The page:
Or Gallardo, or Ferrari, or Diablo
As long as the car go quick, flow so sick
Thought it was drama between Bone and Twista, we do it like this”

Some artists would be overwhelmed by having this much star power on their own album, but Bone Thugs have been stars in their own right for almost 15 years and are in no danger of being overshadowed here. Bone Thugs make a strong statement on the album’s very first track “Flow Motion.” Produced by The Individuals and featuring samples from Jigsaw’s “Sky High,” the song melds old school soul with the modern rapid-fire machine gun Cleveland flows perfectly. The song is a dizzying whirlwind of lyrical flow and dramatic musical crescendoes that strongly affirms the Bone Thugs style as being completely contemporary and in some ways far more relevant than peers with a similar record of longevity. With no disrespect towards Bizzy Bone, one really has to question at this point whether his dynamic as a member of the group was keeping them from peaking musically and creatively, something the group seems to hint at on “Wind Blow” with lines like “They smile’s phony, it’s hard to determine who’s really wit’chu” and “Get your motherfuckin hand out of my pocket, now you wanna be a nigga friend like we partners … never did call us, what is your problem?” Maybe they aren’t talking about Bizzy and it’s a coincidence but if they are – DAMN. Either way it’s a strong contender for the best hip-hop song to ever sample Fleetwood Mac.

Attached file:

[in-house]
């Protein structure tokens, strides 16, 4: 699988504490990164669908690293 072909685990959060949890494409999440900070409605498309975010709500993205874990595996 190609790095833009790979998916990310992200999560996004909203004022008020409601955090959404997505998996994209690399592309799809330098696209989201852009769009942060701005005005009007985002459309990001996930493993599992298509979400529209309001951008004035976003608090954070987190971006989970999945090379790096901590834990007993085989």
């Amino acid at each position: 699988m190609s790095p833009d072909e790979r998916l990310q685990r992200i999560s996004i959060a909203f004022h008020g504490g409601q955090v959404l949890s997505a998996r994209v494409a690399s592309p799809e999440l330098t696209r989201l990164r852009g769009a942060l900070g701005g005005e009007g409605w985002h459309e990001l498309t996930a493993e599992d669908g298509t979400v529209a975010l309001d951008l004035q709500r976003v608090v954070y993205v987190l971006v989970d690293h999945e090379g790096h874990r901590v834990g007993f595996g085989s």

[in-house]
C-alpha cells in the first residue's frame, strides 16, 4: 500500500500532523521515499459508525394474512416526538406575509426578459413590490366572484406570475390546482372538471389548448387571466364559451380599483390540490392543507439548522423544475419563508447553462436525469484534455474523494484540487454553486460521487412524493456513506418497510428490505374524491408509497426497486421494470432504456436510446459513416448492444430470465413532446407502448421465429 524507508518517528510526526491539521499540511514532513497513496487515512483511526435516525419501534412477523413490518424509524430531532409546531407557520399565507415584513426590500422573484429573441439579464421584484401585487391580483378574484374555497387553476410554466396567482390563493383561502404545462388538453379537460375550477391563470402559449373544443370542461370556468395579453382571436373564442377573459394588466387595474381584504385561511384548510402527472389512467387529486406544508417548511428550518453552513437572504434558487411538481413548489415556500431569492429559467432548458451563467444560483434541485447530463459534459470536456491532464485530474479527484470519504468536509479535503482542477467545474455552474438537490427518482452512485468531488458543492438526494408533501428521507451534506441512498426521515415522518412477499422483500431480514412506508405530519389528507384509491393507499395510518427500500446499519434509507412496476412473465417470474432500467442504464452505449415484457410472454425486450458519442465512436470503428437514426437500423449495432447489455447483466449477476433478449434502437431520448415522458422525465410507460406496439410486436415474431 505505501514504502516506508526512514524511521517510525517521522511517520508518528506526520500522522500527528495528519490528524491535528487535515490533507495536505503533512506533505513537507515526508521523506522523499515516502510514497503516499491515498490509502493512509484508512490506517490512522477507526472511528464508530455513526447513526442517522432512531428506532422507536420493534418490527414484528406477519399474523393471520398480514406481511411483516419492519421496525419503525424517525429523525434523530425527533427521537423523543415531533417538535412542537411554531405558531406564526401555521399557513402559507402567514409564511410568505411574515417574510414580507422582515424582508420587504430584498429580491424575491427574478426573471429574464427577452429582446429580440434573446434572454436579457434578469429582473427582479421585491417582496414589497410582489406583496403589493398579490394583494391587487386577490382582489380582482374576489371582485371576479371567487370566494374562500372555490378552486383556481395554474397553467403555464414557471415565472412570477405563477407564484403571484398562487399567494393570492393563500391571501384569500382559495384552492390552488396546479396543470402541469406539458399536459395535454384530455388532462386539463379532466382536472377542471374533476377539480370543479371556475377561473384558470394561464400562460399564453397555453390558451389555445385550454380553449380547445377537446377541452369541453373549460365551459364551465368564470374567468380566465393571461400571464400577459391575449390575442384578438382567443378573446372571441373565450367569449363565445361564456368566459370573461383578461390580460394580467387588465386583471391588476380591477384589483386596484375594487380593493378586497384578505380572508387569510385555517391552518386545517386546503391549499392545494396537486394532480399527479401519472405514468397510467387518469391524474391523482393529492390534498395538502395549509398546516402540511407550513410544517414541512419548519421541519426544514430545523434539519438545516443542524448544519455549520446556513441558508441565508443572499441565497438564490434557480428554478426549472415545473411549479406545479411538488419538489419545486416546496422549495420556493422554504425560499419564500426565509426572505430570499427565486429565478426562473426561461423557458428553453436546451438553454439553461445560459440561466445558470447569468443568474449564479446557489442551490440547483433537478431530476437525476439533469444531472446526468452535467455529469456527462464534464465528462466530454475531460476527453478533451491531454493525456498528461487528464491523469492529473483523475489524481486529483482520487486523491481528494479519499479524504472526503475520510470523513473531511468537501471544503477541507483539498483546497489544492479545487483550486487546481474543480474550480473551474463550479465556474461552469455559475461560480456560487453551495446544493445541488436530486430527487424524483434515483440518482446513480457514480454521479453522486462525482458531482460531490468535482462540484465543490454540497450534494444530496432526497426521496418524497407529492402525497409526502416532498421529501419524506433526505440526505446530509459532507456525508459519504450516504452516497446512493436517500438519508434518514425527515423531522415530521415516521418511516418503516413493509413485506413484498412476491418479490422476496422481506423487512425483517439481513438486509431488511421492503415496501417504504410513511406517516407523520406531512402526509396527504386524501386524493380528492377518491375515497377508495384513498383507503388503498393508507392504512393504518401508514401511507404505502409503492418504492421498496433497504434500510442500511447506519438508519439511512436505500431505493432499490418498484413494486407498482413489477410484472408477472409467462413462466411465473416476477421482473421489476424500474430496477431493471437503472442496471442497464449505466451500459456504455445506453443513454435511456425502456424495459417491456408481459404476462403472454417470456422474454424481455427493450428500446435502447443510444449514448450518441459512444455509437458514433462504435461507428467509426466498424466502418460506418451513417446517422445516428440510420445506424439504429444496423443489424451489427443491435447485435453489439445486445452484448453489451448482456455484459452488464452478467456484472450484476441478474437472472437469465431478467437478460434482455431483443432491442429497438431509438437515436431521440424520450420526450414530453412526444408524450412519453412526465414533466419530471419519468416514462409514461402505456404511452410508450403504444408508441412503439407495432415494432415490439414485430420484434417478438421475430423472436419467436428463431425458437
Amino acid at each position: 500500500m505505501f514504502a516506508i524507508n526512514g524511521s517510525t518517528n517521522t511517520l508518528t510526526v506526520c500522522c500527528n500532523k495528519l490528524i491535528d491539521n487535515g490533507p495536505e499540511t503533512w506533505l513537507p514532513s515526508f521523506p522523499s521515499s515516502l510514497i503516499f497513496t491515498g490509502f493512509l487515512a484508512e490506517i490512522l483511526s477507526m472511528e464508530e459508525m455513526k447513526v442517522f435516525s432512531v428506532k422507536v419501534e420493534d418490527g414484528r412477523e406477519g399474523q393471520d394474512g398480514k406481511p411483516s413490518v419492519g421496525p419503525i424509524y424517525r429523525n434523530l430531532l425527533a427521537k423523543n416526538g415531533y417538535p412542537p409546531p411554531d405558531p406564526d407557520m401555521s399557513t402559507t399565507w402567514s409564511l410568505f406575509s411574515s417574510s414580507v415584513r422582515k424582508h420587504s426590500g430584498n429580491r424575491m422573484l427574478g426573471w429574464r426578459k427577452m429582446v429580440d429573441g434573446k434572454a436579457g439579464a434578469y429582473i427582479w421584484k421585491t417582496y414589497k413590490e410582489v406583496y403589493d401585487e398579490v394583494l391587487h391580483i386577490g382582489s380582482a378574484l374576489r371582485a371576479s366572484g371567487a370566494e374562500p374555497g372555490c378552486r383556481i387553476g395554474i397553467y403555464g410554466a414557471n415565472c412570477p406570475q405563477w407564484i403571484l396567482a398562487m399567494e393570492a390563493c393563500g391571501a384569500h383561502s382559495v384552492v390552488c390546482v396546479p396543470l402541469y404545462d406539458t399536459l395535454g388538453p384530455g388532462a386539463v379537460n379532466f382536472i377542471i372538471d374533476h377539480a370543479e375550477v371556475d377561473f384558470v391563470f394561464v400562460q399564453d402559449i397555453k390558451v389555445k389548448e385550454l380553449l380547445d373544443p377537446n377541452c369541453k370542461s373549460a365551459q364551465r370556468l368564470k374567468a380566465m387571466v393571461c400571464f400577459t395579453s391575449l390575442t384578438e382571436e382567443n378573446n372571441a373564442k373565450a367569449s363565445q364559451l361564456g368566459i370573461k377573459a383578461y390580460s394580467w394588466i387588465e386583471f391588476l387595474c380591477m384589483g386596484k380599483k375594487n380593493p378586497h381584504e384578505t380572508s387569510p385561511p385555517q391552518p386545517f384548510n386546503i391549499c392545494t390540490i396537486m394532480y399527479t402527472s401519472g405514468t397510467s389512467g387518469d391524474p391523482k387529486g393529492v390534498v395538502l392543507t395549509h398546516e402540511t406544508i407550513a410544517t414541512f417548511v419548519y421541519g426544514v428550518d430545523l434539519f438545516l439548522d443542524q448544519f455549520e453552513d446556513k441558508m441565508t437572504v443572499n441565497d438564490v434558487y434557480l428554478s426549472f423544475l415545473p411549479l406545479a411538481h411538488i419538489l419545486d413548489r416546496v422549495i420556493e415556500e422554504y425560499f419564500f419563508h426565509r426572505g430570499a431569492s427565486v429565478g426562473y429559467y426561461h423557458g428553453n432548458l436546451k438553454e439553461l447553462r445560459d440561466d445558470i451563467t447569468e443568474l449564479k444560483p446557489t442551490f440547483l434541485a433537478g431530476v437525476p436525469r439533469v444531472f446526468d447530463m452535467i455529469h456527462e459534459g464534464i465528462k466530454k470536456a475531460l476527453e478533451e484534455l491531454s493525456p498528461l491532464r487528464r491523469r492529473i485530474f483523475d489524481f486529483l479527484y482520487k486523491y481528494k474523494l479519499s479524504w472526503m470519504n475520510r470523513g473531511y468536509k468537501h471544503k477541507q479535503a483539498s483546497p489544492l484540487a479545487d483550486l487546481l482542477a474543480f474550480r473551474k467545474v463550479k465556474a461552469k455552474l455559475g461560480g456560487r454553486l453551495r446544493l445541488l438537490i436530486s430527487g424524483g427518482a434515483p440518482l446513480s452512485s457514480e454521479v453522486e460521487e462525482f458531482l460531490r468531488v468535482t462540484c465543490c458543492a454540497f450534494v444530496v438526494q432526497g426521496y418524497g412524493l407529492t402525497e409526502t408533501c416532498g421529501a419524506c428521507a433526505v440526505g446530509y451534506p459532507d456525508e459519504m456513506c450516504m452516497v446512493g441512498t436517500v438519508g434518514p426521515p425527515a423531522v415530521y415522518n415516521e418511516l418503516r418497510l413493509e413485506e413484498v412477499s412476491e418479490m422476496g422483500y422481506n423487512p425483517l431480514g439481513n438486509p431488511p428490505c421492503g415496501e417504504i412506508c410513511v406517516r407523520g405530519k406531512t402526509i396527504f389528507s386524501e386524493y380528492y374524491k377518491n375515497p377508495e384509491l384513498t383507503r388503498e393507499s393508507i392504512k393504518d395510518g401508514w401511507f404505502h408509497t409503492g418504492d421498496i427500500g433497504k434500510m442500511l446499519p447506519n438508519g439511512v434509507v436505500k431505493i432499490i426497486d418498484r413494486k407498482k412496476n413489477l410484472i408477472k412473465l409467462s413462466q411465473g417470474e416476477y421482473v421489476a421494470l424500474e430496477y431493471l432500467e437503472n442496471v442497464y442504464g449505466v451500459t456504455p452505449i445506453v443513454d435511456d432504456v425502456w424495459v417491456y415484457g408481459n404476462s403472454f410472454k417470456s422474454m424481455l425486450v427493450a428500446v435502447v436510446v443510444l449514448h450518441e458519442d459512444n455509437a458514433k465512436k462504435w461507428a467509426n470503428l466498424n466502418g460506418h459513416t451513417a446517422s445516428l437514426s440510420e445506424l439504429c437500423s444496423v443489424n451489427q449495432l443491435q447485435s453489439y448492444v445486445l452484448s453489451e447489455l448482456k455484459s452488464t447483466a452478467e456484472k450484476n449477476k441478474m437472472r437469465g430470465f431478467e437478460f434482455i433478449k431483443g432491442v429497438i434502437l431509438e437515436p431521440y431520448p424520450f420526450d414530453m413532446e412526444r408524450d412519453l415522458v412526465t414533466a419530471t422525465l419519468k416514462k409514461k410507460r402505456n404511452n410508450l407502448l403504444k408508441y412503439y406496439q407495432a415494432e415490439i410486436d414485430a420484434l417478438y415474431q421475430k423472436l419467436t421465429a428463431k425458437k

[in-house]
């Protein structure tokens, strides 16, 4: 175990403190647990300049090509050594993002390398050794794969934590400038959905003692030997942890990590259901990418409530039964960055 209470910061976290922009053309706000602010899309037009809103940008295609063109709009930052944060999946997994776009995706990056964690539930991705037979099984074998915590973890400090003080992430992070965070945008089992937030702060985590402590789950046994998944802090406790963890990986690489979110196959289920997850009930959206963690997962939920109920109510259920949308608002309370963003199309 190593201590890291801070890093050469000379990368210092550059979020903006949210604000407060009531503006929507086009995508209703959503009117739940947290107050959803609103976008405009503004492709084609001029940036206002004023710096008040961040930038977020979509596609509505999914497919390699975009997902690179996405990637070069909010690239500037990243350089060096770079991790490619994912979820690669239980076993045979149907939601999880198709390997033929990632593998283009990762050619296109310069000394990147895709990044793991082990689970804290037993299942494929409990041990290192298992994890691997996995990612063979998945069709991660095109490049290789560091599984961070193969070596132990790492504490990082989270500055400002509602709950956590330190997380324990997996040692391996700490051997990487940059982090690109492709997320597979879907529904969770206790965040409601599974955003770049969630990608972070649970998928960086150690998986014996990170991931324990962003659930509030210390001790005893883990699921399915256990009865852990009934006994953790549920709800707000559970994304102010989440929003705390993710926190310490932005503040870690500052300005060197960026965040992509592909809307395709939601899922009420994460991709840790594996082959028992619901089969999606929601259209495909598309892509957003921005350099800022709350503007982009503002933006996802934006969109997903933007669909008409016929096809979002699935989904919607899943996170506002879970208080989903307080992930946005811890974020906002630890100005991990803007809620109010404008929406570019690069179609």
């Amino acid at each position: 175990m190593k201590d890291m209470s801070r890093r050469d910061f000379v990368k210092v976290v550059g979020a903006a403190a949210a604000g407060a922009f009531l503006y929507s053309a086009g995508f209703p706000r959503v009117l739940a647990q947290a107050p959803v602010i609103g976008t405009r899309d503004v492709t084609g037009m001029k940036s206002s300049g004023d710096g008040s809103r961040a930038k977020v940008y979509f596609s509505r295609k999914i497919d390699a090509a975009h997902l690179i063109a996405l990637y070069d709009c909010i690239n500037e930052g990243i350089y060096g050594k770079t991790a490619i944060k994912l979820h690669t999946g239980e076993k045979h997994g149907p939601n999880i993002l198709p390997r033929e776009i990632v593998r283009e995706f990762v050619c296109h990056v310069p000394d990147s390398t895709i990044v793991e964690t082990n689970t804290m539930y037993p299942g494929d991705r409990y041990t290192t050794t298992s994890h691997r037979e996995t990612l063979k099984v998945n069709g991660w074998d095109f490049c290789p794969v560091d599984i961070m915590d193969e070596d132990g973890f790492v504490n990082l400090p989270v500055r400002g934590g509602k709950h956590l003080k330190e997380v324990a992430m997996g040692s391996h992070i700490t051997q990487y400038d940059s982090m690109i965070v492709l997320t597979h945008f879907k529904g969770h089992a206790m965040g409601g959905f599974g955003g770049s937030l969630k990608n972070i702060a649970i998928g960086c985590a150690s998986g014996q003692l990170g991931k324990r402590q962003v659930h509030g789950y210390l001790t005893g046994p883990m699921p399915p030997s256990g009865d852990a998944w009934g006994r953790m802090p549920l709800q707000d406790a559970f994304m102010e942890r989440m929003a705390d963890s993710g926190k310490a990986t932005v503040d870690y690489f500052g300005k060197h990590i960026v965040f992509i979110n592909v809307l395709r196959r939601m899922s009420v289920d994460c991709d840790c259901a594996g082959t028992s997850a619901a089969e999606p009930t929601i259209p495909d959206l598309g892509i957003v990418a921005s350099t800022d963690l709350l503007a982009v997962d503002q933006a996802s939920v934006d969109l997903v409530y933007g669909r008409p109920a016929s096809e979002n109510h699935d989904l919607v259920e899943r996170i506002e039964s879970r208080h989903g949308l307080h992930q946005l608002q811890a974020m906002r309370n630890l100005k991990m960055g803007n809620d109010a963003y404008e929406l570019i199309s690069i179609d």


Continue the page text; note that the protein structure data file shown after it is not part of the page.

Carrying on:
It’s difficult to find anything to complain about on “Strength & Loyalty.” The closest one could come to issuing a gripe would be that Bone does a little too much proselytizing on “Order My Steps (Dear Lord),” but even that complaint would be in err as Bone has always had a suprisingly Christian undercurrent to their raps dating back to “Crossroad.” That’s not to say Bone are about to go on the gospel circuit either, as the album still carries a parental advisory and with good reason, but the only really important thing to consider about “Order My Steps” is whether it’s funky despite the overwhelming “God is good, God is great” vibe – and surprisingly yes it is. Just in case you had any doubt about the Thugs part of Bone Thugs-N-Harmony though, “9mm” and the Ty Fyffe laced “Gun Blast” would be at home on any of their early classics like “E. 1999 Eternal.” The only track that seems a little odd is “Candy Paint.” There’s no doubt that Bone rolls their custom kitted cars with suicide doors and screens falling down as much in Cleveland as their peers do in Houston, but a guest appearance by Chamillionaire would have really made the difference. It’s really odd he didn’t cameo given he and Krayzie are so tight due to the success of “Ridin’.” The album closes with a track as strong or stronger than the opener as Akon produces and sings on the anthemic “Never Forget Me.” (Some versions include the bonus track “Just Vibe” after this song.) Considering how tight “Strength & Loyalty” is, it’s not likely anybody is going to forget Bone Thugs-N-Harmony any time soon.

Bone Thugs-N-Harmony :: Strength & Loyalty
8.5Overall Score